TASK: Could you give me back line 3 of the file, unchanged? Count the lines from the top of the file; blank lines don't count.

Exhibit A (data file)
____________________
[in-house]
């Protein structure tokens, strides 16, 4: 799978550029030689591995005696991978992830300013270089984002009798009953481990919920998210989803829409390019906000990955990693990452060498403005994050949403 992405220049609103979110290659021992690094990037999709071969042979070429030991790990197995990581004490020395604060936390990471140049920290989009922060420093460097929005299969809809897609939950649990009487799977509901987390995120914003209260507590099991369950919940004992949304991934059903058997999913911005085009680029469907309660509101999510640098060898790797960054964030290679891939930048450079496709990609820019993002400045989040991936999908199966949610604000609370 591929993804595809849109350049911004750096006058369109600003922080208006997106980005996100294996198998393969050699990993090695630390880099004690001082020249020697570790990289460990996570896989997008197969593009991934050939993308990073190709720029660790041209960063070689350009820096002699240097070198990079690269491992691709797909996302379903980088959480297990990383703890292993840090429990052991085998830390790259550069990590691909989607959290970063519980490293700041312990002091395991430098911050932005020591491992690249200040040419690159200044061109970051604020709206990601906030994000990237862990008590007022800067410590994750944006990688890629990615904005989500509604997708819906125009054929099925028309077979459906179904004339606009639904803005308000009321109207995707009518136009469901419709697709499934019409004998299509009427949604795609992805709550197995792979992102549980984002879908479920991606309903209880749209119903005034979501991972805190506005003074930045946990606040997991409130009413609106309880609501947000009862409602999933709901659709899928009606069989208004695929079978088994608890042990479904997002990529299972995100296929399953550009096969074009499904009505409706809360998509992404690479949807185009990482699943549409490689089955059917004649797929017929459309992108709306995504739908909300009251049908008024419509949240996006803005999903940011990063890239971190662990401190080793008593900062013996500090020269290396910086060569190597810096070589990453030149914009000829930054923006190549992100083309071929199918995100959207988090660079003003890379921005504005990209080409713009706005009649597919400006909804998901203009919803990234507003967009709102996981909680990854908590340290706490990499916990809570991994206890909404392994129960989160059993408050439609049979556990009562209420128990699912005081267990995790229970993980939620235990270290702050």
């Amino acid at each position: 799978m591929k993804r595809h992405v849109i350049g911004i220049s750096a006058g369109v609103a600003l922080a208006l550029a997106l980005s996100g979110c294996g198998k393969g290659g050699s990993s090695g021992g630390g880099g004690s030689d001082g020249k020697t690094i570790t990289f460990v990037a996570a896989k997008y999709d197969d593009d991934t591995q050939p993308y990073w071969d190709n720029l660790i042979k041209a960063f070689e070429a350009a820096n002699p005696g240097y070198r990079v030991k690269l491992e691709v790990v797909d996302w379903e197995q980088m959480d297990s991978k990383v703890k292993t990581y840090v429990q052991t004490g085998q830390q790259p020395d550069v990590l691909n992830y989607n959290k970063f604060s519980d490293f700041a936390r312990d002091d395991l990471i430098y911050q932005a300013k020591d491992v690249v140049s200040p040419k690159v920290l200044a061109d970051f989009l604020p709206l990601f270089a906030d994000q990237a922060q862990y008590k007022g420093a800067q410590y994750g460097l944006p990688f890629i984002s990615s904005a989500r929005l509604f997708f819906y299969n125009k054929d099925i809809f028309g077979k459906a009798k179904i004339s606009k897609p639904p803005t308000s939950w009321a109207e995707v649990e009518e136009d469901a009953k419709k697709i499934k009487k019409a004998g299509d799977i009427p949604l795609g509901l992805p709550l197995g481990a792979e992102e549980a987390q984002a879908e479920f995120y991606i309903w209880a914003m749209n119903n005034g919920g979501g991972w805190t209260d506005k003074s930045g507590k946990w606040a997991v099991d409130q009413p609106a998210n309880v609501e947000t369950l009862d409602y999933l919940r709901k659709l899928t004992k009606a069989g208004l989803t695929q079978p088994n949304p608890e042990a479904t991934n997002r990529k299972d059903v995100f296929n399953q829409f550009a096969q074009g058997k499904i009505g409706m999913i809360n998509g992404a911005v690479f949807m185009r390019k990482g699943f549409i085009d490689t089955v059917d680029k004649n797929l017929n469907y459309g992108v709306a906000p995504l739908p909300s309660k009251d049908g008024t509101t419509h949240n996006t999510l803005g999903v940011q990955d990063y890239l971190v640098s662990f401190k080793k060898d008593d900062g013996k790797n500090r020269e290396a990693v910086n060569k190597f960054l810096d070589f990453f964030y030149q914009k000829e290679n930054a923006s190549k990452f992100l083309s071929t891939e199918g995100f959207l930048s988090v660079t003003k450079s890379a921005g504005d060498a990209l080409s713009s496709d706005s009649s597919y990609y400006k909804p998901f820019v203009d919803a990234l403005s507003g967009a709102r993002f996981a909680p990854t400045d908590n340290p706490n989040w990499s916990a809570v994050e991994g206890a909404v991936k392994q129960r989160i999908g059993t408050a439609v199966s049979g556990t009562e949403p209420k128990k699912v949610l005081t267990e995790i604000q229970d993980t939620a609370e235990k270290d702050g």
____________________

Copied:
């Amino acid at each position: 799978m591929k993804r595809h992405v849109i350049g911004i220049s750096a006058g369109v609103a600003l922080a208006l550029a997106l980005s996100g979110c294996g198998k393969g290659g050699s990993s090695g021992g630390g880099g004690s030689d001082g020249k020697t690094i570790t990289f460990v990037a996570a896989k997008y999709d197969d593009d991934t591995q050939p993308y990073w071969d190709n720029l660790i042979k041209a960063f070689e070429a350009a820096n002699p005696g240097y070198r990079v030991k690269l491992e691709v790990v797909d996302w379903e197995q980088m959480d297990s991978k990383v703890k292993t990581y840090v429990q052991t004490g085998q830390q790259p020395d550069v990590l691909n992830y989607n959290k970063f604060s519980d490293f700041a936390r312990d002091d395991l990471i430098y911050q932005a300013k020591d491992v690249v140049s200040p040419k690159v920290l200044a061109d970051f989009l604020p709206l990601f270089a906030d994000q990237a922060q862990y008590k007022g420093a800067q410590y994750g460097l944006p990688f890629i984002s990615s904005a989500r929005l509604f997708f819906y299969n125009k054929d099925i809809f028309g077979k459906a009798k179904i004339s606009k897609p639904p803005t308000s939950w009321a109207e995707v649990e009518e136009d469901a009953k419709k697709i499934k009487k019409a004998g299509d799977i009427p949604l795609g509901l992805p709550l197995g481990a792979e992102e549980a987390q984002a879908e479920f995120y991606i309903w209880a914003m749209n119903n005034g919920g979501g991972w805190t209260d506005k003074s930045g507590k946990w606040a997991v099991d409130q009413p609106a998210n309880v609501e947000t369950l009862d409602y999933l919940r709901k659709l899928t004992k009606a069989g208004l989803t695929q079978p088994n949304p608890e042990a479904t991934n997002r990529k299972d059903v995100f296929n399953q829409f550009a096969q074009g058997k499904i009505g409706m999913i809360n998509g992404a911005v690479f949807m185009r390019k990482g699943f549409i085009d490689t089955v059917d680029k004649n797929l017929n469907y459309g992108v709306a906000p995504l739908p909300s309660k009251d049908g008024t509101t419509h949240n996006t999510l803005g999903v940011q990955d990063y890239l971190v640098s662990f401190k080793k060898d008593d900062g013996k790797n500090r020269e290396a990693v910086n060569k190597f960054l810096d070589f990453f964030y030149q914009k000829e290679n930054a923006s190549k990452f992100l083309s071929t891939e199918g995100f959207l930048s988090v660079t003003k450079s890379a921005g504005d060498a990209l080409s713009s496709d706005s009649s597919y990609y400006k909804p998901f820019v203009d919803a990234l403005s507003g967009a709102r993002f996981a909680p990854t400045d908590n340290p706490n989040w990499s916990a809570v994050e991994g206890a909404v991936k392994q129960r989160i999908g059993t408050a439609v199966s049979g556990t009562e949403p209420k128990k699912v949610l005081t267990e995790i604000q229970d993980t939620a609370e235990k270290d702050g």